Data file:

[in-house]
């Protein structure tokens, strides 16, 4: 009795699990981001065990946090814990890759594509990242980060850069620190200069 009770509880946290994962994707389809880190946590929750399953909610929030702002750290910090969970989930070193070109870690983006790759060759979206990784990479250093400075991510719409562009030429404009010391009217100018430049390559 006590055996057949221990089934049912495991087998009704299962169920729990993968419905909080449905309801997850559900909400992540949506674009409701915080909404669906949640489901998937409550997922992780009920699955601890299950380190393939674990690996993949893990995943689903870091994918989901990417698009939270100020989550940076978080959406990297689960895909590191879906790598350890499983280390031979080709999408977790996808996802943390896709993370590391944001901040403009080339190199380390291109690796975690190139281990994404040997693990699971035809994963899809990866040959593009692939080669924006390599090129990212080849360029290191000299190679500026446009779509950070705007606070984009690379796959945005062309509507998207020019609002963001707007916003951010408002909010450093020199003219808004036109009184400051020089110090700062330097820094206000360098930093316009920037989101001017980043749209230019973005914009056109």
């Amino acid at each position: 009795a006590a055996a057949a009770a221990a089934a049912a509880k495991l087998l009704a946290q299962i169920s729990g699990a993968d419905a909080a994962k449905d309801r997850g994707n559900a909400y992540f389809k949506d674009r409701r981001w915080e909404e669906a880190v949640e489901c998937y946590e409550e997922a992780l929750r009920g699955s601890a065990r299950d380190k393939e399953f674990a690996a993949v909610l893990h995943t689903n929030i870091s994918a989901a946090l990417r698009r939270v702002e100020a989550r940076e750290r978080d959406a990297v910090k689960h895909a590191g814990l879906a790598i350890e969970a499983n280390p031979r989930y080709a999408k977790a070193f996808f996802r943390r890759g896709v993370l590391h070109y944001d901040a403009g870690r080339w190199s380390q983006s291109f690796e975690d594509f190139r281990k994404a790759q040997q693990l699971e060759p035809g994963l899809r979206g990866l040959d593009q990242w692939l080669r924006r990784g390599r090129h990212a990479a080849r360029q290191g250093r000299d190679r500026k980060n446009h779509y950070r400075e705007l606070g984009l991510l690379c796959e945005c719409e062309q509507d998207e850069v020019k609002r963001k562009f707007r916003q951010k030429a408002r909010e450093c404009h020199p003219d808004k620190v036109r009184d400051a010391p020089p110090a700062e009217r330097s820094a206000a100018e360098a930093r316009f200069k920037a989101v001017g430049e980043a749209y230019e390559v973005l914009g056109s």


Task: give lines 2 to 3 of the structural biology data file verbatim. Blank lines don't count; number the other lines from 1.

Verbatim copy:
């Protein structure tokens, strides 16, 4: 009795699990981001065990946090814990890759594509990242980060850069620190200069 009770509880946290994962994707389809880190946590929750399953909610929030702002750290910090969970989930070193070109870690983006790759060759979206990784990479250093400075991510719409562009030429404009010391009217100018430049390559 006590055996057949221990089934049912495991087998009704299962169920729990993968419905909080449905309801997850559900909400992540949506674009409701915080909404669906949640489901998937409550997922992780009920699955601890299950380190393939674990690996993949893990995943689903870091994918989901990417698009939270100020989550940076978080959406990297689960895909590191879906790598350890499983280390031979080709999408977790996808996802943390896709993370590391944001901040403009080339190199380390291109690796975690190139281990994404040997693990699971035809994963899809990866040959593009692939080669924006390599090129990212080849360029290191000299190679500026446009779509950070705007606070984009690379796959945005062309509507998207020019609002963001707007916003951010408002909010450093020199003219808004036109009184400051020089110090700062330097820094206000360098930093316009920037989101001017980043749209230019973005914009056109």
């Amino acid at each position: 009795a006590a055996a057949a009770a221990a089934a049912a509880k495991l087998l009704a946290q299962i169920s729990g699990a993968d419905a909080a994962k449905d309801r997850g994707n559900a909400y992540f389809k949506d674009r409701r981001w915080e909404e669906a880190v949640e489901c998937y946590e409550e997922a992780l929750r009920g699955s601890a065990r299950d380190k393939e399953f674990a690996a993949v909610l893990h995943t689903n929030i870091s994918a989901a946090l990417r698009r939270v702002e100020a989550r940076e750290r978080d959406a990297v910090k689960h895909a590191g814990l879906a790598i350890e969970a499983n280390p031979r989930y080709a999408k977790a070193f996808f996802r943390r890759g896709v993370l590391h070109y944001d901040a403009g870690r080339w190199s380390q983006s291109f690796e975690d594509f190139r281990k994404a790759q040997q693990l699971e060759p035809g994963l899809r979206g990866l040959d593009q990242w692939l080669r924006r990784g390599r090129h990212a990479a080849r360029q290191g250093r000299d190679r500026k980060n446009h779509y950070r400075e705007l606070g984009l991510l690379c796959e945005c719409e062309q509507d998207e850069v020019k609002r963001k562009f707007r916003q951010k030429a408002r909010e450093c404009h020199p003219d808004k620190v036109r009184d400051a010391p020089p110090a700062e009217r330097s820094a206000a100018e360098a930093r316009f200069k920037a989101v001017g430049e980043a749209y230019e390559v973005l914009g056109s």